# As I mentioned previously, Buzz is gaining momentum but is still in its infancy and needs to develop in order to grab a bigger slice of the pie. The challenge for Google is how best to achieve this; how can Google make Buzz jump from the early adopters to becoming a mainstream service?
It seems that some are blinded by the bells and whistles of Facebook and the reputation of Twitter (built by sheer longevity) and so believe that Buzz is just another also ran - it is too early in the game to make that call.
A post by Shannon Wills at TechShali.com claims that Buzz "has failed to stake a claim in the world of social media" giving 3 reasons why this is the case. The first argument is that Google are too late to the party to have an impact. I say we need to ask if they have arrived after the nibbles have gone and people are making their way home or, are the just fashionably late, know how to make an entrance then capture the imagination of the other guests with their witty repartee - the perfect riposte to the braggado of other networks?
Buzz may not have made the entrance it was hoping for but there is a very solid base. With a bit more work and some additional features Buzz could soon be a major player with the andecotes to wow its fellow party goers.
Gmail, to be or not to be bundled
As Buzz is bundled as a part of GMail there was always going to be a tight integration between the two services which can be a good thing if managed correctly. There have been complaints about inboxes filling up with notifications and this was also given as a reason why Buzz will not succeed; taking control of the settings and muting old threads can cut down on the number of notifications received while still keeping you up to date on the items you are following.
Should Buzz be contained within GMail or a standalone app? I say both. If you are Google you don't want to disconnect from the millions of potential users already sitting in GMail but it would be nice to use Buzz as a self contained application for those who want to. We can view and comment on our buzz data in our Google Profile outside of the confines of GMail and the mobile page is standalone so the main app needs to follow suit whilst still sticking to it's roots.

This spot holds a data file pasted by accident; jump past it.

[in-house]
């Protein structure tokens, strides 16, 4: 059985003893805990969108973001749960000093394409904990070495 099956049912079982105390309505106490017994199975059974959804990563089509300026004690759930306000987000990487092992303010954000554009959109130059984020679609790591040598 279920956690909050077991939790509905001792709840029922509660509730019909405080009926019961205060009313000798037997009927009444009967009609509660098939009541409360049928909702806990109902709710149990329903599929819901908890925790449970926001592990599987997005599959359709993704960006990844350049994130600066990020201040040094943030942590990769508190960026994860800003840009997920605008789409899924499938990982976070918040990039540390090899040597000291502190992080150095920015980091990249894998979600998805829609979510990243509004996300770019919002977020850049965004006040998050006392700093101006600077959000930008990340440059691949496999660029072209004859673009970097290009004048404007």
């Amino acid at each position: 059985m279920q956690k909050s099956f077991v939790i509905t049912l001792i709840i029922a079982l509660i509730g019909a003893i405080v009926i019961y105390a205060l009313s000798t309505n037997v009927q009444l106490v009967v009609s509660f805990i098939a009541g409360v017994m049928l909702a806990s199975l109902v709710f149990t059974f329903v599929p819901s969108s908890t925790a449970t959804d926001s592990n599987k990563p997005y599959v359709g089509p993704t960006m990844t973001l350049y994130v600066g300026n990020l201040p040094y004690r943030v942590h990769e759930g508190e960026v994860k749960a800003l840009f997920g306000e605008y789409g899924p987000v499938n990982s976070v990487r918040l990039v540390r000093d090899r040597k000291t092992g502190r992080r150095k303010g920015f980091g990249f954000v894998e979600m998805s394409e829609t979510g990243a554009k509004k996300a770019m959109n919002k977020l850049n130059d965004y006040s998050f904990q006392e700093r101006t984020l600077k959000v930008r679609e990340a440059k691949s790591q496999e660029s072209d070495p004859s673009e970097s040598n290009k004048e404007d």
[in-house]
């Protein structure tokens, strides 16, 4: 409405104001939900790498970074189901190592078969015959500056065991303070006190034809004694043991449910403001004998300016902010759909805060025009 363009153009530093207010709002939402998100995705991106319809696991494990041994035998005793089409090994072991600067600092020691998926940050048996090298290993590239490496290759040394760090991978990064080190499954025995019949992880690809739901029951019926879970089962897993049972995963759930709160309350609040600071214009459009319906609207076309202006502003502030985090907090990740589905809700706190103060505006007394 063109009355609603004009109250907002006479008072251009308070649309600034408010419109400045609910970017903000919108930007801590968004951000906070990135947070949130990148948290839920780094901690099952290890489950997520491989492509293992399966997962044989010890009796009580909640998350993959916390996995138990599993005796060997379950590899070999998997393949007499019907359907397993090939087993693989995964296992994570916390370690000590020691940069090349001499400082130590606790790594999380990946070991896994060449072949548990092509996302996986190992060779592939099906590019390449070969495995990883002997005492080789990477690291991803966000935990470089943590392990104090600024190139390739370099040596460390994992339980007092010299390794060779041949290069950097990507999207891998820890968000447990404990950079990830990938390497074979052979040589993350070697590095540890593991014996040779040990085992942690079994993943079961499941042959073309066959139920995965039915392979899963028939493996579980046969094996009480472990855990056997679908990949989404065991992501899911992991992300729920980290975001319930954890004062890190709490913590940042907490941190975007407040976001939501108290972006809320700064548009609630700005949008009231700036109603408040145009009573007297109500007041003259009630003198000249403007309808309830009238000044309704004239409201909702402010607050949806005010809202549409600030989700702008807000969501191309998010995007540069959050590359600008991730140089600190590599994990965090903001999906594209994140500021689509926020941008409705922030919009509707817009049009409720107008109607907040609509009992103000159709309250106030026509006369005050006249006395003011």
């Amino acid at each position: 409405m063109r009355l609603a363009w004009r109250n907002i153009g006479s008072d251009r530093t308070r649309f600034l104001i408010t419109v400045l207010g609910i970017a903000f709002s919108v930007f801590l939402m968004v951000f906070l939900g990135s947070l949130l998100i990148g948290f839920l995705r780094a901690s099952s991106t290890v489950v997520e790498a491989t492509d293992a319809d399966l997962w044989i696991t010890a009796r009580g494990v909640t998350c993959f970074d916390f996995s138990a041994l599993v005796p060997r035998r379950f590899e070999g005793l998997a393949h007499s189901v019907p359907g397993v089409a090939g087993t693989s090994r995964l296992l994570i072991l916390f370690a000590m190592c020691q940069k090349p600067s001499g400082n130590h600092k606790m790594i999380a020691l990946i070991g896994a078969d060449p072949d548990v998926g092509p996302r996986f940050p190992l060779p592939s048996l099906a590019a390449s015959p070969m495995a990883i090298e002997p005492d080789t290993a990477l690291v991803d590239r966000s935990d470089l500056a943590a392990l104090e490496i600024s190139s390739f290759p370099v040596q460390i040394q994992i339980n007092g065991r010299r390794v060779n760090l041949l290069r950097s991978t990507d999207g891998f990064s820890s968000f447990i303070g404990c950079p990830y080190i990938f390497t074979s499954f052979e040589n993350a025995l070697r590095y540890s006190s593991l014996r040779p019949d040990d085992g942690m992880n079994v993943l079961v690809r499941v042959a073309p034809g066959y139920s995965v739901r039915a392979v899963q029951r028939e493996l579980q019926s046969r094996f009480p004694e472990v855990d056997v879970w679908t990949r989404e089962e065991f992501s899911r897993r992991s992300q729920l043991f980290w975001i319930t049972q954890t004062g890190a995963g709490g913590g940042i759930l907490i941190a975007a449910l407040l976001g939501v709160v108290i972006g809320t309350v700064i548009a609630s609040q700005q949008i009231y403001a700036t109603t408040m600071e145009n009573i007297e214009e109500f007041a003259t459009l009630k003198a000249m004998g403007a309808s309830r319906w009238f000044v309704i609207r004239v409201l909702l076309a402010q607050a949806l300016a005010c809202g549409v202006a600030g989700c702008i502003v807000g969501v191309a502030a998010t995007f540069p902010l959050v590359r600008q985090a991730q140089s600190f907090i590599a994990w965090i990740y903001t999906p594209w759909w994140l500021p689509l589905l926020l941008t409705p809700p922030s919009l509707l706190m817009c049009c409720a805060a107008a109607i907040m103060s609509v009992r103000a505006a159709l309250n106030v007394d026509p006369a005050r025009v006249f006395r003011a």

The need to have a GMail account in order to use the service has also been criticised but, considering the integration, it is probably the best way to go. If Buzz could be used as a standalone service, however, then it would also make sense to have a "Buzz only" account which could, perhaps, be registered against your existing, external, email address.
Buzz v Facebook
I think one of the things that makes FB so appealing is that you have different services within one web app. You have microblogging, photo album, chat, and games. Non-techies don't have to think too much because everything is there in front of them.
I agree that holding all the different facets in one place is indeed nice for those that use them all but what about those who only want to perform specific actions? What if you only want to upload your photos?
I feel that, with some careful work, Google could build on its Profile system and integrate the services you use into one coherent offering despite them being independent applications. If you only use a single app then great, that's all you are shown but for those using multiple services everything would be held in one place - a tab for each. Keeping each of Google's services independent is a distinct advantage in my opinion.
With a service such as Buzz we must remember that users want control over what they see. The search and filtering functionality suggested by Robert Scoble, as mentioned before, is a natural progression for Buzz and I can imagine a number of his suggestions being implemented before long. The ability to find all items that a particular person has commented on or to ignore items from a paticular source (e.g Twitter) would be ideal additions and vastly improve the usability of the service.
Historically, Google have struggled when it comes to the social web. Orkut was a failure and development on Jaiku was abandoned. With little consistency between offerings there appeared to be no central strategy to really succeed in the social space but, with Buzz, things are starting to change.
A paradigm shift within the company is evident now that Google have announced they are seeking to employ a "Head of Social". They are only too aware that they are late to the game but seek to mount a second half fight back. It is clear that individual areas working on their own products need to be brought together under one "social" banner to promote consistency and interoperability. With the right person leading the way Google should be able to regain control and create a comprehensive social policy and - with the technology, resources and extremely knowledgeable user base at their disposal - turn Buzz (or a decendent) into a world class offering.
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